It was an uphill task, but with resolute determination we trudged along. Al-Ameen’s journey began with only 7 students. The ideals of Sir Syed Ahmad Khan and the trailblazing journey of Ramakrishna Mission showed us the way. If our niyat is noble, if we have self confidence, success is bound to come- we were absolutely sure about it.

Today, the resounding success of Al-Ameen Mission amply proves the correctness of our thought. Earlier, the participation of Muslims in higher education, particularly in professional courses was 2 to 3 per cent in our state, but now due to our constant endevour it has reached up to 20 to 30 per cent. But how was it possible? It was only possible through the generous support from our numerous well-wishers and unstinting help from both the Central and the State government. The Mission has now 70 branches throughout West Bengal as well as outside the state. We are a big family now consisting of 17,000 resident students. Al-Ameen, meanwhile, has produced 2,400 MBBS Doctors and 2,500 engineers. The total number of alumni is nearly 20,000. In many higher educational institutions in India and abroad, there are sizeable numbers of alumni now. Many of them are also studying here in Aligarh. Some of them have also become teachers here. We are proud of them.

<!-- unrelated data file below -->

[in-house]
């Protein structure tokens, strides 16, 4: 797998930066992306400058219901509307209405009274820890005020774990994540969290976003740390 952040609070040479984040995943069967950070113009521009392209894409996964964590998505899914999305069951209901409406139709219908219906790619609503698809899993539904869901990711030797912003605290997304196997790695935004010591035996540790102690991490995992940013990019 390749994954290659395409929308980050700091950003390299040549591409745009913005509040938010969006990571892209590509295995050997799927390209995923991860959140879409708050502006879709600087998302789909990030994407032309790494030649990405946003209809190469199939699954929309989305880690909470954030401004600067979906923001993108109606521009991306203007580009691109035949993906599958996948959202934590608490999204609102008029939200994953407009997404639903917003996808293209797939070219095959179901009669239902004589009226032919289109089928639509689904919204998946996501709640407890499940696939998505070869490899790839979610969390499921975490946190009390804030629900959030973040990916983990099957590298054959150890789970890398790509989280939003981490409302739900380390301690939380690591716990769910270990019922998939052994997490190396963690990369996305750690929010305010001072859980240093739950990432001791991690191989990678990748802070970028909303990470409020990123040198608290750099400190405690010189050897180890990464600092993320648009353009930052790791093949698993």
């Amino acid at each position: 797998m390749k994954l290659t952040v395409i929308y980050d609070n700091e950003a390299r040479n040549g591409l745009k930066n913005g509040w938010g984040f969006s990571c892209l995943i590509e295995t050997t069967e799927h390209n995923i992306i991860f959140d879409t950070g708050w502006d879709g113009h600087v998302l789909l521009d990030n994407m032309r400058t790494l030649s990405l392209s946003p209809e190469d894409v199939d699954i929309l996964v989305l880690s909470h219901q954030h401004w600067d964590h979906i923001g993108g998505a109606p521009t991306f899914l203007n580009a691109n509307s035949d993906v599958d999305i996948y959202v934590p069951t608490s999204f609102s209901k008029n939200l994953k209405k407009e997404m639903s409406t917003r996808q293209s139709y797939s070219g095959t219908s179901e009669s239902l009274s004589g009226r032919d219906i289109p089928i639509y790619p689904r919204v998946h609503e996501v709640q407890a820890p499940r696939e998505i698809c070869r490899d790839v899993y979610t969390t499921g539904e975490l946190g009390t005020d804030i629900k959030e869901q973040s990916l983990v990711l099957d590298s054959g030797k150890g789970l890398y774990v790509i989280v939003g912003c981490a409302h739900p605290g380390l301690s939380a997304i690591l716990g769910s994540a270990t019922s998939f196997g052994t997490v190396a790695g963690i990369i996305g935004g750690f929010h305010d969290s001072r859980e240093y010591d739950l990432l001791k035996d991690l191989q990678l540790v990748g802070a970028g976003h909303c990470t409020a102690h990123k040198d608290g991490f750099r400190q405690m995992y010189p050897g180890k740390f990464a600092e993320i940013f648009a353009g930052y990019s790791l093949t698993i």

No doubt, we are elated to see so many students, who were part of a backward community not so long ago, are walking gloriously in so many institutions throughout the world. The achievements of Al-Ameen Mission are discussed in the national level, bringing fame to the state.

Once upon a time, throughout the county, the name ‘Aligarh movement’ gained eminence in the education sector. Similarly, the path shown by Al-Ameen Mission has triggered off a movement, which is being aptly called as “Mission Movement” by general public as well as by numerous researchers globally. This movement has generated many more educational institutions throughout the state.